async def supervisor(self):
        myself = await current_task()
        while self._tasks and not self._shutting_down:
                whatever
                ...
                if myself.cancelled:            # Have I been cancelled? 
                      await self._start_shutdown()

When launching the supervisor, you'd supply some kind of option to spawn() to not deliver a CancelledError exception:

  task = await spawn(self.supervisor(), allow_cancellation=False)

Timeouts, although related to cancellation, are a different kind of animal. Timeouts can be handled and ignored. The semantics of nesting them is more well-defined. I'm not inclined to change how they currently work. If the above supervisor is concerned about getting a timeout from outside, then don't apply a timeout to it. Or wrap it:

  task = await spawn(self.supervisor(), allow_cancellation=False)
  try:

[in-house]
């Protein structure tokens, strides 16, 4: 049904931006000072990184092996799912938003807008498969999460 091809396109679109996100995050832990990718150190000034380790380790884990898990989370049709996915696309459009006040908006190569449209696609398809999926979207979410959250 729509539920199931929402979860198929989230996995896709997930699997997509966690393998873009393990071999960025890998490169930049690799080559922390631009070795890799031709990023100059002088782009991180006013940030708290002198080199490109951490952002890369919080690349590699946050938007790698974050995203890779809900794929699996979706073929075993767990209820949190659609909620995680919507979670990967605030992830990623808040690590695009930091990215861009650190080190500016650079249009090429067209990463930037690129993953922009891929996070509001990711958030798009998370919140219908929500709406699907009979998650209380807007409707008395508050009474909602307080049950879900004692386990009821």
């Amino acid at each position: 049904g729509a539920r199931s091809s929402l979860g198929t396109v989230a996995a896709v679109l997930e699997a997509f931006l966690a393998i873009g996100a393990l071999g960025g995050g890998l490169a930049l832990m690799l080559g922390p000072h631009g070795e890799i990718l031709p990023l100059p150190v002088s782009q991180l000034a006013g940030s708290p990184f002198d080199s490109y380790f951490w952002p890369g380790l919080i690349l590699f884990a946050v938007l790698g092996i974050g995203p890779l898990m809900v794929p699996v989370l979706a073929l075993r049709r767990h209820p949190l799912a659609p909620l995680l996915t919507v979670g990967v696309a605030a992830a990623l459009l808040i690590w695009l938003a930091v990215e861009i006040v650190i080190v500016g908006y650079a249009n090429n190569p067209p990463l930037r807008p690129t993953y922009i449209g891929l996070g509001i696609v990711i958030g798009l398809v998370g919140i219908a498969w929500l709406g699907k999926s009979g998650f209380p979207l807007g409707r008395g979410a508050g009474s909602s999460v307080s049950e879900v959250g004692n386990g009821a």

await task.join()
  except TaskTimeout:
         await task.cancel()
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@dabeaz dabeaz commented Jan 2, 2017

An explicit flag (for polling) could also be used to control things more finely.

 async def supervisor(self):
         myself = await current_task()
         myself.allow_cancellation = False
         while self._tasks and not self._shutting_down:
                  ...
                  try:
                       myself.allow_cancellation = True
                       if myself.cancelled:
                           raise CancelledError()
                       else:
                           task = await q.get()
                       myself.allow_cancellation = False
                  except CancelledError:
                       ...

I suppose that could be wrapped in some kind of context manager to bring it back to something similar to what's there now. Main difference is that the implementation would need to explicitly check the cancelled attribute to see if cancellation was requested prior to turning on cancellation.